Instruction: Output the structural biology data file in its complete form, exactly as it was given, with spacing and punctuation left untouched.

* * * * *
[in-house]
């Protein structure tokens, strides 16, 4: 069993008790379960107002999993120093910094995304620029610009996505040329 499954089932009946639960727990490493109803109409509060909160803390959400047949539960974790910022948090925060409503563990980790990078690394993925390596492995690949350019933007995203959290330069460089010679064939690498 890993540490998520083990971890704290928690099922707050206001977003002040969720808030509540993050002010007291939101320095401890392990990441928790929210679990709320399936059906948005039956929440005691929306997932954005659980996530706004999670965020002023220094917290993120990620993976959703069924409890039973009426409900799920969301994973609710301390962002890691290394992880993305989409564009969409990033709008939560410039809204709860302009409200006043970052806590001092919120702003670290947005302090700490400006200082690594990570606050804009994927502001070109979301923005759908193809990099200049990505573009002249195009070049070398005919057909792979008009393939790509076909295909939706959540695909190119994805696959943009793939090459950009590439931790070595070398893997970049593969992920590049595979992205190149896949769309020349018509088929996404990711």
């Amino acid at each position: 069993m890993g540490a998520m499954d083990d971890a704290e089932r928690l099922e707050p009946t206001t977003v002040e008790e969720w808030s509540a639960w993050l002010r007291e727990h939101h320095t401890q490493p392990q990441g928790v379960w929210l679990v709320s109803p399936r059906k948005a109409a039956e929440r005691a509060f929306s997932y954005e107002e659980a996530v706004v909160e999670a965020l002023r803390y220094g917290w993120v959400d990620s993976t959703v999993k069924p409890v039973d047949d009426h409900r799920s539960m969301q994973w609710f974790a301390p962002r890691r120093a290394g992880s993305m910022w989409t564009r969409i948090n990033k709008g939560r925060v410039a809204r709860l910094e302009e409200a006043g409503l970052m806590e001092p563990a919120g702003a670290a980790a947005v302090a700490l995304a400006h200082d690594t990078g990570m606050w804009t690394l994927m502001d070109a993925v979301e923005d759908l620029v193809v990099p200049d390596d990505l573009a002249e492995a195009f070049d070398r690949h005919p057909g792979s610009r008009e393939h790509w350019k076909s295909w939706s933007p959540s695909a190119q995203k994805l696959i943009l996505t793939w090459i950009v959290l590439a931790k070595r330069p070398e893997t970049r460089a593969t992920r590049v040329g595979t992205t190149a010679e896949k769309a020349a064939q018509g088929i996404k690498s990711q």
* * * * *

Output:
[in-house]
């Protein structure tokens, strides 16, 4: 069993008790379960107002999993120093910094995304620029610009996505040329 499954089932009946639960727990490493109803109409509060909160803390959400047949539960974790910022948090925060409503563990980790990078690394993925390596492995690949350019933007995203959290330069460089010679064939690498 890993540490998520083990971890704290928690099922707050206001977003002040969720808030509540993050002010007291939101320095401890392990990441928790929210679990709320399936059906948005039956929440005691929306997932954005659980996530706004999670965020002023220094917290993120990620993976959703069924409890039973009426409900799920969301994973609710301390962002890691290394992880993305989409564009969409990033709008939560410039809204709860302009409200006043970052806590001092919120702003670290947005302090700490400006200082690594990570606050804009994927502001070109979301923005759908193809990099200049990505573009002249195009070049070398005919057909792979008009393939790509076909295909939706959540695909190119994805696959943009793939090459950009590439931790070595070398893997970049593969992920590049595979992205190149896949769309020349018509088929996404990711």
């Amino acid at each position: 069993m890993g540490a998520m499954d083990d971890a704290e089932r928690l099922e707050p009946t206001t977003v002040e008790e969720w808030s509540a639960w993050l002010r007291e727990h939101h320095t401890q490493p392990q990441g928790v379960w929210l679990v709320s109803p399936r059906k948005a109409a039956e929440r005691a509060f929306s997932y954005e107002e659980a996530v706004v909160e999670a965020l002023r803390y220094g917290w993120v959400d990620s993976t959703v999993k069924p409890v039973d047949d009426h409900r799920s539960m969301q994973w609710f974790a301390p962002r890691r120093a290394g992880s993305m910022w989409t564009r969409i948090n990033k709008g939560r925060v410039a809204r709860l910094e302009e409200a006043g409503l970052m806590e001092p563990a919120g702003a670290a980790a947005v302090a700490l995304a400006h200082d690594t990078g990570m606050w804009t690394l994927m502001d070109a993925v979301e923005d759908l620029v193809v990099p200049d390596d990505l573009a002249e492995a195009f070049d070398r690949h005919p057909g792979s610009r008009e393939h790509w350019k076909s295909w939706s933007p959540s695909a190119q995203k994805l696959i943009l996505t793939w090459i950009v959290l590439a931790k070595r330069p070398e893997t970049r460089a593969t992920r590049v040329g595979t992205t190149a010679e896949k769309a020349a064939q018509g088929i996404k690498s990711q």